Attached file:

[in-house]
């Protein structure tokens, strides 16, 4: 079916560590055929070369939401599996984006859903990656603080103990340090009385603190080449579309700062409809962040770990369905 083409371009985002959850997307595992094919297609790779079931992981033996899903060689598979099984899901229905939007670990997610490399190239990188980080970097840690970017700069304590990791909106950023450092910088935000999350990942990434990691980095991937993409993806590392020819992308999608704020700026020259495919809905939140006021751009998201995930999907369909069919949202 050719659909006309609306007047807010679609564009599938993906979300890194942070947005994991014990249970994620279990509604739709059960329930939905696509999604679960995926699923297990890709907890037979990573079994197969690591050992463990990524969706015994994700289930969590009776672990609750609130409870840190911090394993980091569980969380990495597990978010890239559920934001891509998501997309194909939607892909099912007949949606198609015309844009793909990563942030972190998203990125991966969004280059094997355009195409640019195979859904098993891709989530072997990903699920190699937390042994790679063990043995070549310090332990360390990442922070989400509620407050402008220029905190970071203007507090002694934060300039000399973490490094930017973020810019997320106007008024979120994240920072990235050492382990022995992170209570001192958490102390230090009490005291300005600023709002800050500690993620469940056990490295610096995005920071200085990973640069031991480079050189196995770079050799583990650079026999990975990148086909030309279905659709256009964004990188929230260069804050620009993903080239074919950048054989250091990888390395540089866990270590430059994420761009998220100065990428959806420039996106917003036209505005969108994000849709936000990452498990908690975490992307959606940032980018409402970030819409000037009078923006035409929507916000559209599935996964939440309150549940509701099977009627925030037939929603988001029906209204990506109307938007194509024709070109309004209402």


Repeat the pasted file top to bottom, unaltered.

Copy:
[in-house]
């Protein structure tokens, strides 16, 4: 079916560590055929070369939401599996984006859903990656603080103990340090009385603190080449579309700062409809962040770990369905 083409371009985002959850997307595992094919297609790779079931992981033996899903060689598979099984899901229905939007670990997610490399190239990188980080970097840690970017700069304590990791909106950023450092910088935000999350990942990434990691980095991937993409993806590392020819992308999608704020700026020259495919809905939140006021751009998201995930999907369909069919949202 050719659909006309609306007047807010679609564009599938993906979300890194942070947005994991014990249970994620279990509604739709059960329930939905696509999604679960995926699923297990890709907890037979990573079994197969690591050992463990990524969706015994994700289930969590009776672990609750609130409870840190911090394993980091569980969380990495597990978010890239559920934001891509998501997309194909939607892909099912007949949606198609015309844009793909990563942030972190998203990125991966969004280059094997355009195409640019195979859904098993891709989530072997990903699920190699937390042994790679063990043995070549310090332990360390990442922070989400509620407050402008220029905190970071203007507090002694934060300039000399973490490094930017973020810019997320106007008024979120994240920072990235050492382990022995992170209570001192958490102390230090009490005291300005600023709002800050500690993620469940056990490295610096995005920071200085990973640069031991480079050189196995770079050799583990650079026999990975990148086909030309279905659709256009964004990188929230260069804050620009993903080239074919950048054989250091990888390395540089866990270590430059994420761009998220100065990428959806420039996106917003036209505005969108994000849709936000990452498990908690975490992307959606940032980018409402970030819409000037009078923006035409929507916000559209599935996964939440309150549940509701099977009627925030037939929603988001029906209204990506109307938007194509024709070109309004209402």